The shipping industry is one of the older forms of the cargo movement in the world. With a history dating back as far as the 14th century, we have long used the wide expanses of water around us to ensure that goods and essentials are readily available. In modern years, the advancement of technology has had a significant impact on the shipping industry. Helping to improve safety, provide up-to-date information and improve the speed of transit, there are a host of advancements that see the shipping industry maintain its importance within this field. In today’s blog, we’ll take a look at how technology is being used to digitalise the shipping industry.
The Emergence of Autonomous Ships
There are estimates to suggest that we can expect autonomous vehicles on the roads within the next 10-20 years. However, leading names such as Rolls Royce, have been in discussions about the possibility of autonomous boats. While there is no indication that this will reduce the need for the crew just yet, the emergence of autonomous ships could see significant benefits for safety and the reduction of human error. The idea is that a collective of information from sensors, control algorithms, and communication connectivity will merge together to help a ship monitor its own surroundings and the decisions it needs to make.
AI To Optimise Business Efficiency
Artificial Intelligence (AI) has become a common theme of conversation in recent years. It is expected that this ever-evolving technology will become commonplace for areas such as voyage planning and vessel maintenance. Using this self-awareness technology is intended to improve the quality of decision-making within the shipping industry, creating technology that improves perception and situational awareness.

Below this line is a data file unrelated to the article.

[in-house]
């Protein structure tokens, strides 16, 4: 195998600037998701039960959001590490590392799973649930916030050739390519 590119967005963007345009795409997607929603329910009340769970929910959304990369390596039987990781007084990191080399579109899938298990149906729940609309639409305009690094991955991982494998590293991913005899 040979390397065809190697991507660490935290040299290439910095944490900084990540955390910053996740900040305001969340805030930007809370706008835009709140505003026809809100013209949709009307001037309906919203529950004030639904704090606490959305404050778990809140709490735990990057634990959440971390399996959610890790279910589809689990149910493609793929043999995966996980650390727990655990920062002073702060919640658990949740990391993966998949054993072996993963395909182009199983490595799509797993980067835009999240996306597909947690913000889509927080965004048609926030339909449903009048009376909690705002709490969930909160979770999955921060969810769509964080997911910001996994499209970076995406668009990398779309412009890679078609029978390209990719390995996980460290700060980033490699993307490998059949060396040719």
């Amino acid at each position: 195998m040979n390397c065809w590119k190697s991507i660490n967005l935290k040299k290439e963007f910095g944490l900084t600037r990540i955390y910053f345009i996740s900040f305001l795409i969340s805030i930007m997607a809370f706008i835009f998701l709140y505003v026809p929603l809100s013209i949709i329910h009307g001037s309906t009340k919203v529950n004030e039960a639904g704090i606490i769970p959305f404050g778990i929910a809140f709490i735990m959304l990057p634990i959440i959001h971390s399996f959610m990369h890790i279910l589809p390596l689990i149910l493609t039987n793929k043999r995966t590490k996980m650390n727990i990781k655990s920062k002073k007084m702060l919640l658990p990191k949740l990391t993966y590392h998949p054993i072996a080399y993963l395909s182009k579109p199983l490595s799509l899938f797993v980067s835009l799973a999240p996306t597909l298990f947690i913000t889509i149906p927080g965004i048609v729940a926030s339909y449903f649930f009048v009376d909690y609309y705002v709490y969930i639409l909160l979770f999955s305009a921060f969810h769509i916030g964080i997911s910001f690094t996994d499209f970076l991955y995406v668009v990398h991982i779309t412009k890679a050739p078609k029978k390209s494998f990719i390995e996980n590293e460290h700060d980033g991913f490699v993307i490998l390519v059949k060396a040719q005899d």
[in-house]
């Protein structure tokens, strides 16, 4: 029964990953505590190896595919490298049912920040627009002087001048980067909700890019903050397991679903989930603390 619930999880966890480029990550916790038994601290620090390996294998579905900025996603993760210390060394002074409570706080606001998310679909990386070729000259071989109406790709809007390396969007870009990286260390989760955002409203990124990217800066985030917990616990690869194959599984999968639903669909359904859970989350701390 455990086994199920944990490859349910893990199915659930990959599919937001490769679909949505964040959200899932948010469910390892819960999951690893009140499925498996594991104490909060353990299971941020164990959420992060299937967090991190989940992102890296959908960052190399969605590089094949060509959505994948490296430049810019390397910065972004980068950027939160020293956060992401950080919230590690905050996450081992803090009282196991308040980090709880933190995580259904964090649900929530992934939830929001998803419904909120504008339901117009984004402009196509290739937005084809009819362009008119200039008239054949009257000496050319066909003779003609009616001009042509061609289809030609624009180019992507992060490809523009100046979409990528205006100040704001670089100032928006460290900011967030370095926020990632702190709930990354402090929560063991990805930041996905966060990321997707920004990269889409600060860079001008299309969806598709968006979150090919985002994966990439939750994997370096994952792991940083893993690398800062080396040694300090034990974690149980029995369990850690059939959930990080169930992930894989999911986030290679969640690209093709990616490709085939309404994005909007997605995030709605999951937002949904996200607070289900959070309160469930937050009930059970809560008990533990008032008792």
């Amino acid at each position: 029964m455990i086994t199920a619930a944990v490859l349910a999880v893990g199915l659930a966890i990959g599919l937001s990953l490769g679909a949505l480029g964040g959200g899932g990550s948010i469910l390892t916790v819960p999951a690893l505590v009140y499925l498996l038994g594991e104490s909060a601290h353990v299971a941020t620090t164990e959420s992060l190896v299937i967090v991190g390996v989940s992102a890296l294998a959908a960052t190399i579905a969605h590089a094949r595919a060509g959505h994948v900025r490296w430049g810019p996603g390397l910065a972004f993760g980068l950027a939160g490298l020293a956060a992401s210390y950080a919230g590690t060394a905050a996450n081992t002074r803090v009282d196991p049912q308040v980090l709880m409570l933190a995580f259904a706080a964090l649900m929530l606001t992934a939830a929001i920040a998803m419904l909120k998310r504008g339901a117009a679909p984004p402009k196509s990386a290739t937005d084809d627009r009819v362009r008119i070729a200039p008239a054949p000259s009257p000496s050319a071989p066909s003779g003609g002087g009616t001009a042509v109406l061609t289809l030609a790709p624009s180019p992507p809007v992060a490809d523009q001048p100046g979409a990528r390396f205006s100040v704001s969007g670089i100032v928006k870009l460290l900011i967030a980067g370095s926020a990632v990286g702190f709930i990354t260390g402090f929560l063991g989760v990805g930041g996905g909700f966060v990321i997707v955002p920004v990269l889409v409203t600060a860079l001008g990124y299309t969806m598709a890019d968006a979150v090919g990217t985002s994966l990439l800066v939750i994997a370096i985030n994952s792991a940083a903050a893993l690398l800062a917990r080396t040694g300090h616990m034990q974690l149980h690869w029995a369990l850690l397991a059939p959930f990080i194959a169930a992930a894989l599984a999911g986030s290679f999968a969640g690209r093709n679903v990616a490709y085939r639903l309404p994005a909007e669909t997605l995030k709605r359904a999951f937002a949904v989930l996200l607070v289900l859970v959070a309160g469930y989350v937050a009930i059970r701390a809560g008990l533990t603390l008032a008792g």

Industrial IoT Within the Shipping Industry
IoT (Internet of Things) is a method of collecting data and using this to produce relevant information. Within the shipping industry, it is used to help with tracking in real-time and monitoring the cargo levels within different containers. For clients, this gives a heightened understanding of the conditions their goods are being transported in and the ability to dictate these as a result. Its use aims to reduce human error and reduce the need for manual tracking.
The shipping industry is constantly growing with the number of goods being transported via sea increasing by 2.7% to 11 billion tons in 2018. Adapting to evolving technology and utilising the new tools that are becoming available is one of the ways that this archaic form of freight movement can continue to meet needs.